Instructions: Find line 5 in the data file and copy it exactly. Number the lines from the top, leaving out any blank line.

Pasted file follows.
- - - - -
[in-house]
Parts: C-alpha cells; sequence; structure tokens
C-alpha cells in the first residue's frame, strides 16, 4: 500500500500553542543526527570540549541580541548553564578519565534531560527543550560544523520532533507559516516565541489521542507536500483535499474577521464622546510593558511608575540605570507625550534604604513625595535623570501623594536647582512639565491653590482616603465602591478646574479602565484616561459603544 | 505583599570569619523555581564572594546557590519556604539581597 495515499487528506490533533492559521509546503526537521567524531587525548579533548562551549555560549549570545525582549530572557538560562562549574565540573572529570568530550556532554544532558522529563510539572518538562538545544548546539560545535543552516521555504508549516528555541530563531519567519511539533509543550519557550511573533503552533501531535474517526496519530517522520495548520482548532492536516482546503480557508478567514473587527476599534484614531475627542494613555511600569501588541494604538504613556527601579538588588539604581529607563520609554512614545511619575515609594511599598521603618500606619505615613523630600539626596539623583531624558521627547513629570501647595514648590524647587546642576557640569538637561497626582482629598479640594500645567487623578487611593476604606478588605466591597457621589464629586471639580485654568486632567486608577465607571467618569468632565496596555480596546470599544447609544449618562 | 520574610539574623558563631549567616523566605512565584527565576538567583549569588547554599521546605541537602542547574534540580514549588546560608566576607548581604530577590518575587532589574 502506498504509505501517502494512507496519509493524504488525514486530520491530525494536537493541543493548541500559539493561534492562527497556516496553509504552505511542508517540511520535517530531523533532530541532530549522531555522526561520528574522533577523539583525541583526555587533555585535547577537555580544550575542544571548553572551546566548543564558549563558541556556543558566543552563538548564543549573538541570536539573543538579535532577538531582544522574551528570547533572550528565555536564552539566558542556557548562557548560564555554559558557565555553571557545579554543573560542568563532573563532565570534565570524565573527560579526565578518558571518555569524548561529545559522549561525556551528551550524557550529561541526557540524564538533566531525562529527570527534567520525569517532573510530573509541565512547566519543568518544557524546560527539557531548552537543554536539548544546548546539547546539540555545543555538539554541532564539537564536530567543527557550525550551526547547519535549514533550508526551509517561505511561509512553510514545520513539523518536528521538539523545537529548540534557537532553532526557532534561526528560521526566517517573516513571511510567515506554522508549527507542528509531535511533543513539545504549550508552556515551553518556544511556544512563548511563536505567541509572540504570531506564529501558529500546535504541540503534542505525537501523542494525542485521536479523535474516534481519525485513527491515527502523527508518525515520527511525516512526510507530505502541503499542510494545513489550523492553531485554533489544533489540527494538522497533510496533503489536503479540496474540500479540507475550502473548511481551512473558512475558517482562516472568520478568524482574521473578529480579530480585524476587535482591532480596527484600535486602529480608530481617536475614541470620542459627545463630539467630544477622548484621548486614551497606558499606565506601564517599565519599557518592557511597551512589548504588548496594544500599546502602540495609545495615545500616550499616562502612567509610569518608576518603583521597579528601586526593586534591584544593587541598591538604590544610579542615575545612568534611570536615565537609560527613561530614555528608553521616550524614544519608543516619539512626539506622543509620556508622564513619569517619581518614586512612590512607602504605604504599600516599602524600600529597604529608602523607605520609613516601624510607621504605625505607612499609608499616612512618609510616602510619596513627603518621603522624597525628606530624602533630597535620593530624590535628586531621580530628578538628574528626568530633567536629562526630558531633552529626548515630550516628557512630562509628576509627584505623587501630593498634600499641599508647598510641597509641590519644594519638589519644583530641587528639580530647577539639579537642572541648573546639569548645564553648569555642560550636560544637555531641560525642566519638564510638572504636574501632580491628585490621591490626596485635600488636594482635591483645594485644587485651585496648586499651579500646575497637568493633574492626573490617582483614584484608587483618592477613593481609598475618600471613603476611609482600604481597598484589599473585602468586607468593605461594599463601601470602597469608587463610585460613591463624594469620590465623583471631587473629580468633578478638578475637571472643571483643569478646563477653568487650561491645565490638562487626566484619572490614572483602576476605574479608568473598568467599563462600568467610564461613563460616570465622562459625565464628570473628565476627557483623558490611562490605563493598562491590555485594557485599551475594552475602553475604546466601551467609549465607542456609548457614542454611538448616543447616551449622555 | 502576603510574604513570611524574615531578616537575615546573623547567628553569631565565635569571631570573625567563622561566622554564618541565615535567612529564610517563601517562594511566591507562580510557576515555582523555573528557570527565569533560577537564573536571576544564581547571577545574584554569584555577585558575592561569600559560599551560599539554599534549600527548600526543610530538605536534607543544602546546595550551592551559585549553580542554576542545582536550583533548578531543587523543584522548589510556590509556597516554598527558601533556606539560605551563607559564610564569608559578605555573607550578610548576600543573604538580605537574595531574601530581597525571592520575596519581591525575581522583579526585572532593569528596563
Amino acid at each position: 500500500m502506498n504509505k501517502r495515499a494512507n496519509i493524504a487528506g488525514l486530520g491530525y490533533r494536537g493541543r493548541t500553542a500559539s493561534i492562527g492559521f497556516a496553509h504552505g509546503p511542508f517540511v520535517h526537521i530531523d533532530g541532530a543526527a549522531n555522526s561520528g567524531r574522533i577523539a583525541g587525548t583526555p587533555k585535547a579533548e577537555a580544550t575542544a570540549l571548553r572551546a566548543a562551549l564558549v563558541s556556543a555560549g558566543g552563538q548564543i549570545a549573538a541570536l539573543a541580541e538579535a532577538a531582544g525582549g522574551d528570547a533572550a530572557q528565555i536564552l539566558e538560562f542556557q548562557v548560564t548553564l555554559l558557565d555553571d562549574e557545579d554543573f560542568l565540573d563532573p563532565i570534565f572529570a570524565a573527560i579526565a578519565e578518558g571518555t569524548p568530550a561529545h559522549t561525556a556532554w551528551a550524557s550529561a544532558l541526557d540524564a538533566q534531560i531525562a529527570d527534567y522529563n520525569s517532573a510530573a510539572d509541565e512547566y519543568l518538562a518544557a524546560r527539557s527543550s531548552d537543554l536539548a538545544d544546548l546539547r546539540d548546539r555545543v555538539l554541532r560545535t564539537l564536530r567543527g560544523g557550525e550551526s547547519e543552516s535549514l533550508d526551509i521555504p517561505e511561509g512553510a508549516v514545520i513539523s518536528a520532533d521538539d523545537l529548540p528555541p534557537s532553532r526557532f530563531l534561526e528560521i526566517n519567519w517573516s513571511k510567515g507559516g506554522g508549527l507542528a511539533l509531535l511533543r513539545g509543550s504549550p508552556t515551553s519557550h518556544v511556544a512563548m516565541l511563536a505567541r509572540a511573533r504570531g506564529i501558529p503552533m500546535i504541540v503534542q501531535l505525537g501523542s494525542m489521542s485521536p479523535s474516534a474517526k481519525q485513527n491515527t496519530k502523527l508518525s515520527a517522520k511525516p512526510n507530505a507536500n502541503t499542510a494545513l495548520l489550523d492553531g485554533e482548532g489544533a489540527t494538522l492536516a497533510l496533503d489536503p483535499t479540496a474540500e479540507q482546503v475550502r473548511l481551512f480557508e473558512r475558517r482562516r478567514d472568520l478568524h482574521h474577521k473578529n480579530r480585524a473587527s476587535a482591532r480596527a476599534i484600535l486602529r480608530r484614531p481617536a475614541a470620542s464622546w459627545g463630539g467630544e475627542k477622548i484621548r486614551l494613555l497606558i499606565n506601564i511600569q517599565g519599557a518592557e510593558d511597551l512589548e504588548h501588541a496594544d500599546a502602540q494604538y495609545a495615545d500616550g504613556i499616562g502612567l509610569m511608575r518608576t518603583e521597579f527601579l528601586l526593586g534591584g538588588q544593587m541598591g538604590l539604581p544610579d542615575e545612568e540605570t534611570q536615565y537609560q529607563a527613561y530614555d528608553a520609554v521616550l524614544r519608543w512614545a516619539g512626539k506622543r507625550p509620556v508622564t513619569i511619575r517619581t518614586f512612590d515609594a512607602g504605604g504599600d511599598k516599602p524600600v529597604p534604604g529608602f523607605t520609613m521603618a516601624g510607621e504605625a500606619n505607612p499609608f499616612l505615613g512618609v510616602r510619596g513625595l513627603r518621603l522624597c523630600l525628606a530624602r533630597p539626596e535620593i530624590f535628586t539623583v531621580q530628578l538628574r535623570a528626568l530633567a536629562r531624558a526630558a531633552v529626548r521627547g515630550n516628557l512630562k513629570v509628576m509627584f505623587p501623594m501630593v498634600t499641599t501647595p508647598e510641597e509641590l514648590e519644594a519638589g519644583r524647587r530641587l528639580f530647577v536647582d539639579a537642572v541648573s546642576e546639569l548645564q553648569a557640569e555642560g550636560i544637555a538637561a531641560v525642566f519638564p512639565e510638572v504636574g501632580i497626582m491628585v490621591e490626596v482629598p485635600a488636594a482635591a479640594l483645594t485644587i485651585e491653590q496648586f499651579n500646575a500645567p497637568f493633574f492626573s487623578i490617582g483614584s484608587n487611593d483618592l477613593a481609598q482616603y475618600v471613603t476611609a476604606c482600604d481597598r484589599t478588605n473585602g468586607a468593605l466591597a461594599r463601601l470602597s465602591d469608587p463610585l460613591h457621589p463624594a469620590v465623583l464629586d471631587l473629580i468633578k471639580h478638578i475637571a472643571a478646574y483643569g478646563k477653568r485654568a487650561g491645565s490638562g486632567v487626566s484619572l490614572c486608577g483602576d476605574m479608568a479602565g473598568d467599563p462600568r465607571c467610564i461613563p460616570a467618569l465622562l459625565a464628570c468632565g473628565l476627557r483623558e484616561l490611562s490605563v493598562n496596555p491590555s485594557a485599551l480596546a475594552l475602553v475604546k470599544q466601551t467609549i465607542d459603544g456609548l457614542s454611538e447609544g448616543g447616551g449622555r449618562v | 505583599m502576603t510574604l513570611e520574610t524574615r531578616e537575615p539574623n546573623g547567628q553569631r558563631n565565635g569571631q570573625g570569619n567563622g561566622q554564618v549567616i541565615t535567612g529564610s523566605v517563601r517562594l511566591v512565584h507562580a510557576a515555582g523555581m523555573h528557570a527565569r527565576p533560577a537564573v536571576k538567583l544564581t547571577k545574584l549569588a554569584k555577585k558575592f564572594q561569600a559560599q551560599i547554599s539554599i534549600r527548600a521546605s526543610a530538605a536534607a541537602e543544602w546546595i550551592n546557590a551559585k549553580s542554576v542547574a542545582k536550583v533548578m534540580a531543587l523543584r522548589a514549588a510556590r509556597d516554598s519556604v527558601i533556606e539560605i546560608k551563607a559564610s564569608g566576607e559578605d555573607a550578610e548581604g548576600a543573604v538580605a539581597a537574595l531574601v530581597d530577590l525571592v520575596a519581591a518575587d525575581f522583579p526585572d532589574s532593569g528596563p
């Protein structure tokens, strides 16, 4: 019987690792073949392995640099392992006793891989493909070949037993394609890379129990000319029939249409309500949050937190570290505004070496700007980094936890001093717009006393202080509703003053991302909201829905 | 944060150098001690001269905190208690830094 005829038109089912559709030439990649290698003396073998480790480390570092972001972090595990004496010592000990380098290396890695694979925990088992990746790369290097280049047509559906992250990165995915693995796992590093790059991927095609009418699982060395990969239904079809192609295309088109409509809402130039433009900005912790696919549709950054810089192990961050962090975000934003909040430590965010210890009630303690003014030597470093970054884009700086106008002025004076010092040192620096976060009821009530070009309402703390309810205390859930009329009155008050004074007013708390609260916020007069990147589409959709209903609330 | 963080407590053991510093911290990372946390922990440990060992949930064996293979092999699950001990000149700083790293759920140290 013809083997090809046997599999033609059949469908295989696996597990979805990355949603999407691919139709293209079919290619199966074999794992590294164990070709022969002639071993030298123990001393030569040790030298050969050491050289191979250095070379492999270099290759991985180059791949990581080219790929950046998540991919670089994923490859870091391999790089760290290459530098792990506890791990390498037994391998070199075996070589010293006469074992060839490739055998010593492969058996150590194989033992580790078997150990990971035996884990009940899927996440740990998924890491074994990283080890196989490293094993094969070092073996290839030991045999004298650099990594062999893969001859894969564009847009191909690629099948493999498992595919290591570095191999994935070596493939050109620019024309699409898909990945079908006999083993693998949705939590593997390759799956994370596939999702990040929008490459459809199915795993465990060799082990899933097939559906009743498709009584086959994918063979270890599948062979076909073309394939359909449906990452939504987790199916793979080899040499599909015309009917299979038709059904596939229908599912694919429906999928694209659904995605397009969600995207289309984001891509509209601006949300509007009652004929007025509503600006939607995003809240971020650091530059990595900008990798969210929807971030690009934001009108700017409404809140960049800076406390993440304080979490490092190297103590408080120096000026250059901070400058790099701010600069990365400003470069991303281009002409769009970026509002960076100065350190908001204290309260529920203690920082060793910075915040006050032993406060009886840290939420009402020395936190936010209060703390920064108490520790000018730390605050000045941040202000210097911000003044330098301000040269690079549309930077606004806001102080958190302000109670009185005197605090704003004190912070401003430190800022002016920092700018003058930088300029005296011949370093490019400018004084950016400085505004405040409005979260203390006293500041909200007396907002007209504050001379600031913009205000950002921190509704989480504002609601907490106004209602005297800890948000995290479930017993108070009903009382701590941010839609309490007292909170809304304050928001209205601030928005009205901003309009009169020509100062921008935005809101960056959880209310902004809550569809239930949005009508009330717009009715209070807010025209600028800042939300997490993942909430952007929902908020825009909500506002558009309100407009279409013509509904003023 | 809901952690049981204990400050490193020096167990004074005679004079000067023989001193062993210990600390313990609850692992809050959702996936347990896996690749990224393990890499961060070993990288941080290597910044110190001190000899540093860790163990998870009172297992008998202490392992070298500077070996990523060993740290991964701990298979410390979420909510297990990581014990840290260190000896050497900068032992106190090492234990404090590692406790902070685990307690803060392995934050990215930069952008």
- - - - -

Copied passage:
């Protein structure tokens, strides 16, 4: 019987690792073949392995640099392992006793891989493909070949037993394609890379129990000319029939249409309500949050937190570290505004070496700007980094936890001093717009006393202080509703003053991302909201829905 | 944060150098001690001269905190208690830094 005829038109089912559709030439990649290698003396073998480790480390570092972001972090595990004496010592000990380098290396890695694979925990088992990746790369290097280049047509559906992250990165995915693995796992590093790059991927095609009418699982060395990969239904079809192609295309088109409509809402130039433009900005912790696919549709950054810089192990961050962090975000934003909040430590965010210890009630303690003014030597470093970054884009700086106008002025004076010092040192620096976060009821009530070009309402703390309810205390859930009329009155008050004074007013708390609260916020007069990147589409959709209903609330 | 963080407590053991510093911290990372946390922990440990060992949930064996293979092999699950001990000149700083790293759920140290 013809083997090809046997599999033609059949469908295989696996597990979805990355949603999407691919139709293209079919290619199966074999794992590294164990070709022969002639071993030298123990001393030569040790030298050969050491050289191979250095070379492999270099290759991985180059791949990581080219790929950046998540991919670089994923490859870091391999790089760290290459530098792990506890791990390498037994391998070199075996070589010293006469074992060839490739055998010593492969058996150590194989033992580790078997150990990971035996884990009940899927996440740990998924890491074994990283080890196989490293094993094969070092073996290839030991045999004298650099990594062999893969001859894969564009847009191909690629099948493999498992595919290591570095191999994935070596493939050109620019024309699409898909990945079908006999083993693998949705939590593997390759799956994370596939999702990040929008490459459809199915795993465990060799082990899933097939559906009743498709009584086959994918063979270890599948062979076909073309394939359909449906990452939504987790199916793979080899040499599909015309009917299979038709059904596939229908599912694919429906999928694209659904995605397009969600995207289309984001891509509209601006949300509007009652004929007025509503600006939607995003809240971020650091530059990595900008990798969210929807971030690009934001009108700017409404809140960049800076406390993440304080979490490092190297103590408080120096000026250059901070400058790099701010600069990365400003470069991303281009002409769009970026509002960076100065350190908001204290309260529920203690920082060793910075915040006050032993406060009886840290939420009402020395936190936010209060703390920064108490520790000018730390605050000045941040202000210097911000003044330098301000040269690079549309930077606004806001102080958190302000109670009185005197605090704003004190912070401003430190800022002016920092700018003058930088300029005296011949370093490019400018004084950016400085505004405040409005979260203390006293500041909200007396907002007209504050001379600031913009205000950002921190509704989480504002609601907490106004209602005297800890948000995290479930017993108070009903009382701590941010839609309490007292909170809304304050928001209205601030928005009205901003309009009169020509100062921008935005809101960056959880209310902004809550569809239930949005009508009330717009009715209070807010025209600028800042939300997490993942909430952007929902908020825009909500506002558009309100407009279409013509509904003023 | 809901952690049981204990400050490193020096167990004074005679004079000067023989001193062993210990600390313990609850692992809050959702996936347990896996690749990224393990890499961060070993990288941080290597910044110190001190000899540093860790163990998870009172297992008998202490392992070298500077070996990523060993740290991964701990298979410390979420909510297990990581014990840290260190000896050497900068032992106190090492234990404090590692406790902070685990307690803060392995934050990215930069952008």